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From Athens to Kanyakumari: The Sphinx

The sphinx, a dangerous monster with a lion’s body and human head takes on different forms, names and meanings as it travels from culture to culture. Existing primarily in literature, myth and sculpture, this paradoxical creature is beautiful but deadly, a guardian of knowledge and threat to evil and altogether highly confusing. However, the saga of the sphinx represents the human desire of reaching for that which is beyond our domain, in body, mind and spirit.

The most well known artistic depiction of the sphinx is the Great Sphinx in Giza, Egypt, dating from the reign of King Khafre (fourth king of fourth dynasty). A portrait of the king, it soon became a popular medium of creating royal portraits in Egyptian art. Possibly derived by Greek grammarians from the verb sphingen (‘to bind’ or ‘to squeeze’), the origins of this word are dubious, much like the entity that it denotes. The earliest known myth of the sphinx is the singing, riddling, winged sphinx of Boeotian Thebes which terrorized the citizens of Thebes until Oedipus answered its riddle. From this tale, the sphinx came to be regarded as omniscient and its wisdom became proverbial.

The Arabs referred to the Great Sphinx of Giza as the ‘Great Terror’, a fact that causes us to view the sphinx with intermingled fear and perplexity till date. Notable innovations of the sphinx figure include the addition of wings to its leonine body and the creation of the female sphinx around 15th cen. BCE. It came to be depicted in pairs, often with a griffin (part eagle and part lion) or a lion. Although the context of the sphinx is hard to determine, its frequent presence in temple architecture suggests a protective function, another contradiction in the terrifying creature said to possess a voracious sexual appetite.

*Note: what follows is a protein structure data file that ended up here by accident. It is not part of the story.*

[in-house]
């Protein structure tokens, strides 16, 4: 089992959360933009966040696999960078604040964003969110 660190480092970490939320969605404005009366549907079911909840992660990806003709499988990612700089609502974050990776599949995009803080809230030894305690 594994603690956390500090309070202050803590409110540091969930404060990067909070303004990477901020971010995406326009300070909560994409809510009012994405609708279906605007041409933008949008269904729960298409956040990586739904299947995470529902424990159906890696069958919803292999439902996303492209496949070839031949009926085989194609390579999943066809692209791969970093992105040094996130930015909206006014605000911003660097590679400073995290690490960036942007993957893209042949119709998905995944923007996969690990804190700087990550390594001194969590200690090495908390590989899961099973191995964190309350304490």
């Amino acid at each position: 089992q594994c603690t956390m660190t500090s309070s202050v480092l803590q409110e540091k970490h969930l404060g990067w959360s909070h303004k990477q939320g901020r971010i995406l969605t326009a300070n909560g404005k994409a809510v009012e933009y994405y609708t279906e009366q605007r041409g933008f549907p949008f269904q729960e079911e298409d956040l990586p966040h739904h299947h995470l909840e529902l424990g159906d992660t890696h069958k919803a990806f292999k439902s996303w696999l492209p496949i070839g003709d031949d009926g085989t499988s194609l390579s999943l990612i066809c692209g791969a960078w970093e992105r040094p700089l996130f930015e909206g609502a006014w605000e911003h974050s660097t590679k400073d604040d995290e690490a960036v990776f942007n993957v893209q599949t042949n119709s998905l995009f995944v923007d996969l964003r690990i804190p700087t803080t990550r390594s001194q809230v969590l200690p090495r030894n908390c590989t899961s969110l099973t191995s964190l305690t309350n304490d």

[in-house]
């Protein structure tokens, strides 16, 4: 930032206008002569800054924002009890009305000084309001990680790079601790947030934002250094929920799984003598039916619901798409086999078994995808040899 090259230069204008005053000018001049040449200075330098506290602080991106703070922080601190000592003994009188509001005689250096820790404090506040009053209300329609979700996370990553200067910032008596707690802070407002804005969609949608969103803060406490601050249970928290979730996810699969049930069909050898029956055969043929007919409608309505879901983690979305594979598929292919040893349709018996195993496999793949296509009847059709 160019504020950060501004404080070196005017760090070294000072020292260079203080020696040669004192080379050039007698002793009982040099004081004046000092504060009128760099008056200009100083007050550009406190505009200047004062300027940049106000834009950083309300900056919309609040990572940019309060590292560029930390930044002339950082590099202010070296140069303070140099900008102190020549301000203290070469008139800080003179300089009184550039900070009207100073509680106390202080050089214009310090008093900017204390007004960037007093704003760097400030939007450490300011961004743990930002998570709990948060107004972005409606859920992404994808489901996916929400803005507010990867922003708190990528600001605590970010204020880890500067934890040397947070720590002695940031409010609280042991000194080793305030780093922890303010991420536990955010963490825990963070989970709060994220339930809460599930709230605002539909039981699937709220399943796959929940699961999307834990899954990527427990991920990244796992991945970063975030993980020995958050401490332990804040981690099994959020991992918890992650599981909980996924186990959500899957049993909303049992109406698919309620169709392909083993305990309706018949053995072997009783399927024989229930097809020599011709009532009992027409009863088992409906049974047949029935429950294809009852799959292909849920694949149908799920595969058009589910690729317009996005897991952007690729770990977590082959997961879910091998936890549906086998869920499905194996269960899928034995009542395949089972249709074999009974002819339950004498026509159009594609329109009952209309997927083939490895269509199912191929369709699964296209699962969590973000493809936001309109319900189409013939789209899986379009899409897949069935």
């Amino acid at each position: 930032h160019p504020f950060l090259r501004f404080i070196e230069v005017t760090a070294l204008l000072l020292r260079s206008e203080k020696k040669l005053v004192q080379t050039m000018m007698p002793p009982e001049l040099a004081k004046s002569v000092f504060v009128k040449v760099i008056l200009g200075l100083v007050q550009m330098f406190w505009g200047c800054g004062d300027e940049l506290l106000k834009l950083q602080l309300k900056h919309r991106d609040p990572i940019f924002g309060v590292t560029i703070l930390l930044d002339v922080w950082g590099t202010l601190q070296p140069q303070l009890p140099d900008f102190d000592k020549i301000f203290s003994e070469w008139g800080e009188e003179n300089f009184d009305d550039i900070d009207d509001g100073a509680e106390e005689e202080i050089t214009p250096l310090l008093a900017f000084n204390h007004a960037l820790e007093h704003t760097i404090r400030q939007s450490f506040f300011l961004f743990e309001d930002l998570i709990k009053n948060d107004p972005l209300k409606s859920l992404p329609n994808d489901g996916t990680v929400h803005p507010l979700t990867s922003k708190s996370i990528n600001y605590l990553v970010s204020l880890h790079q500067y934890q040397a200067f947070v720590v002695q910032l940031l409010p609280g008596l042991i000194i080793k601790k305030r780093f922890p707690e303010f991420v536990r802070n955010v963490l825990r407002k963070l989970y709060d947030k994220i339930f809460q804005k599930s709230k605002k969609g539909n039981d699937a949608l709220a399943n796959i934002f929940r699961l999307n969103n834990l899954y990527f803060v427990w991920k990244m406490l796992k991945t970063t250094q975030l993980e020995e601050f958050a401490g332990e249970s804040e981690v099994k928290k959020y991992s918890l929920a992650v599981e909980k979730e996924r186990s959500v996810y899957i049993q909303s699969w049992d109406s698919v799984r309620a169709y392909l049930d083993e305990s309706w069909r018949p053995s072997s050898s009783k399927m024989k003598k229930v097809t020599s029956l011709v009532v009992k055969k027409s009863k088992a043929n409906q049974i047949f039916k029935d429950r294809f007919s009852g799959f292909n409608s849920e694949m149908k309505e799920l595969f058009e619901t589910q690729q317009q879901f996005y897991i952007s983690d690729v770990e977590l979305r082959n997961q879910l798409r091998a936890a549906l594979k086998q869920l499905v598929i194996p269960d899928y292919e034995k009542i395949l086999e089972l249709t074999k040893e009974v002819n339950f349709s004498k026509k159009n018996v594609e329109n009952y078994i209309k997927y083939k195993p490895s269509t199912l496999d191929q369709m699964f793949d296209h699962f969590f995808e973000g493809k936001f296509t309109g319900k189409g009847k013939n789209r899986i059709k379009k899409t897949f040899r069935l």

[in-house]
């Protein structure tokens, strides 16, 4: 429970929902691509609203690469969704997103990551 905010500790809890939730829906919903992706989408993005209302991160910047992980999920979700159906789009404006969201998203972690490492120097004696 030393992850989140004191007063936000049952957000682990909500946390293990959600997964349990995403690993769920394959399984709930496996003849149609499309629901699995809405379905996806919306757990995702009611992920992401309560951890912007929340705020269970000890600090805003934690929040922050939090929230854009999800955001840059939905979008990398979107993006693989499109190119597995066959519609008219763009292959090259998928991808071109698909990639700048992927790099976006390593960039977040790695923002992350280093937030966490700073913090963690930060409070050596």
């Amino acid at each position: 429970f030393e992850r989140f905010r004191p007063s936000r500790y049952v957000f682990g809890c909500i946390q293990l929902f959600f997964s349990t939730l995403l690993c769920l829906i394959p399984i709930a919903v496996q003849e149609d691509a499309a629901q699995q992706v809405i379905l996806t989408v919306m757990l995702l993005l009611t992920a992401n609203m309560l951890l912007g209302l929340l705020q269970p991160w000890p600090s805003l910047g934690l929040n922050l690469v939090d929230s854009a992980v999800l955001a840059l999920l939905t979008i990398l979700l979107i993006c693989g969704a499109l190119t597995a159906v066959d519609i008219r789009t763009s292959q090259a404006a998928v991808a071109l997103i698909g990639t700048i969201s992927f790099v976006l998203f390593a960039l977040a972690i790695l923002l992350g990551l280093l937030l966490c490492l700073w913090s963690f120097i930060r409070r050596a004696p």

Apart from the Greek and Egyptian sphinx, many similar mythological creatures have been found a closer home in Asia. The Asian sphinx continues to live on in Oriental motifs especially in India, Thailand, Myanmar and Sri Lanka. In India, the sphinxes found in Mathura, Kausambi and Sanchi (3rd cen. BCE- 1st cen. CE) have many indigenous characteristics that cannot be found in Hellenist art.

In South India, the sphinx is called the purushamriga (Sanskrit) or purushamirukam (Tamil, meaning human-beast). It helps to ‘ward off evil’ and is said to take away the sins of the devotees. Hence, it is strategically located on the gopuram (temple gateway) or near the inner sanctum sanctorum. In Kanyakumari, the Shiva Ottam (Run for Shiva) is celebrated to commemorate the race between the sphinx and Bhima, the legendary warrior of the Mahabharata.

The Narsimha in Sri Lanka, is not to be confused with the Narsimha avatar of Lord Vishnu, the Hindu God of Creation as the latter has the body of a man and head of a lion, while the opposite is true for the former. Buddhists respect the sphinx as the guardian of the northern direction and usually represent it on banners.

Known as the Manusiha in Myanmar, it was said to have been created by the Buddhist monks to protect a newborn royal baby from being devoured by ogresses and is located at the corners of the stupas. Thailand too has a revered tradition of the sphinx known as Nora Nair, present in male-female pairs.

Thus, it can be said that this deadly but protective being firmly binds (sphingen) cultures all across the globe, something the world powers of today need to respect and emulate. Holding generation after generation in its wise, vice-like grip, the sphinx is a bundle of contradictions tied together by the invisible threads of the quest for knowledge and desire to excel.

 

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